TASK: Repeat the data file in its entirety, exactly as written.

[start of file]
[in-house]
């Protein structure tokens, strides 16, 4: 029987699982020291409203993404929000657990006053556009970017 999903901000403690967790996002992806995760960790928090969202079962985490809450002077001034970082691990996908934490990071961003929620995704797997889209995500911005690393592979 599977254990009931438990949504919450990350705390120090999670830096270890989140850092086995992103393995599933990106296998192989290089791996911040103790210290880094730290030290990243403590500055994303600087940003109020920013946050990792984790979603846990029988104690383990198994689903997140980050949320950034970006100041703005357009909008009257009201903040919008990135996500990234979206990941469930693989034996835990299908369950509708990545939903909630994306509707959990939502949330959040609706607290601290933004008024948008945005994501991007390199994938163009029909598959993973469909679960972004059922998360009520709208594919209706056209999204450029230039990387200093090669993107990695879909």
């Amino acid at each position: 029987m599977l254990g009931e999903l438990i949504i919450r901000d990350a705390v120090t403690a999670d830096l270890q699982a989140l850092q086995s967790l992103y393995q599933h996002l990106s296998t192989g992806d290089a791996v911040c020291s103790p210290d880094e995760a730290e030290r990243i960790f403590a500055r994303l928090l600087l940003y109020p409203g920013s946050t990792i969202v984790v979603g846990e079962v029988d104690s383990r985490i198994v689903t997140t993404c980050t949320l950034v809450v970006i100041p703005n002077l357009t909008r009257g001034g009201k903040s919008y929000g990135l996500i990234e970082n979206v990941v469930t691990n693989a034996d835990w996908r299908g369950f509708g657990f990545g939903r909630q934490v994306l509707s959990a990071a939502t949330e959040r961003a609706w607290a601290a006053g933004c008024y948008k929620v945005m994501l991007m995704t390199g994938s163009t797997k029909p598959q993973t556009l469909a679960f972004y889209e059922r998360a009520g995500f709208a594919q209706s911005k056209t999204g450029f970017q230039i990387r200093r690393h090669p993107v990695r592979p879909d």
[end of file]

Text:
[in-house]
């Protein structure tokens, strides 16, 4: 029987699982020291409203993404929000657990006053556009970017 999903901000403690967790996002992806995760960790928090969202079962985490809450002077001034970082691990996908934490990071961003929620995704797997889209995500911005690393592979 599977254990009931438990949504919450990350705390120090999670830096270890989140850092086995992103393995599933990106296998192989290089791996911040103790210290880094730290030290990243403590500055994303600087940003109020920013946050990792984790979603846990029988104690383990198994689903997140980050949320950034970006100041703005357009909008009257009201903040919008990135996500990234979206990941469930693989034996835990299908369950509708990545939903909630994306509707959990939502949330959040609706607290601290933004008024948008945005994501991007390199994938163009029909598959993973469909679960972004059922998360009520709208594919209706056209999204450029230039990387200093090669993107990695879909």
């Amino acid at each position: 029987m599977l254990g009931e999903l438990i949504i919450r901000d990350a705390v120090t403690a999670d830096l270890q699982a989140l850092q086995s967790l992103y393995q599933h996002l990106s296998t192989g992806d290089a791996v911040c020291s103790p210290d880094e995760a730290e030290r990243i960790f403590a500055r994303l928090l600087l940003y109020p409203g920013s946050t990792i969202v984790v979603g846990e079962v029988d104690s383990r985490i198994v689903t997140t993404c980050t949320l950034v809450v970006i100041p703005n002077l357009t909008r009257g001034g009201k903040s919008y929000g990135l996500i990234e970082n979206v990941v469930t691990n693989a034996d835990w996908r299908g369950f509708g657990f990545g939903r909630q934490v994306l509707s959990a990071a939502t949330e959040r961003a609706w607290a601290a006053g933004c008024y948008k929620v945005m994501l991007m995704t390199g994938s163009t797997k029909p598959q993973t556009l469909a679960f972004y889209e059922r998360a009520g995500f709208a594919q209706s911005k056209t999204g450029f970017q230039i990387r200093r690393h090669p993107v990695r592979p879909d």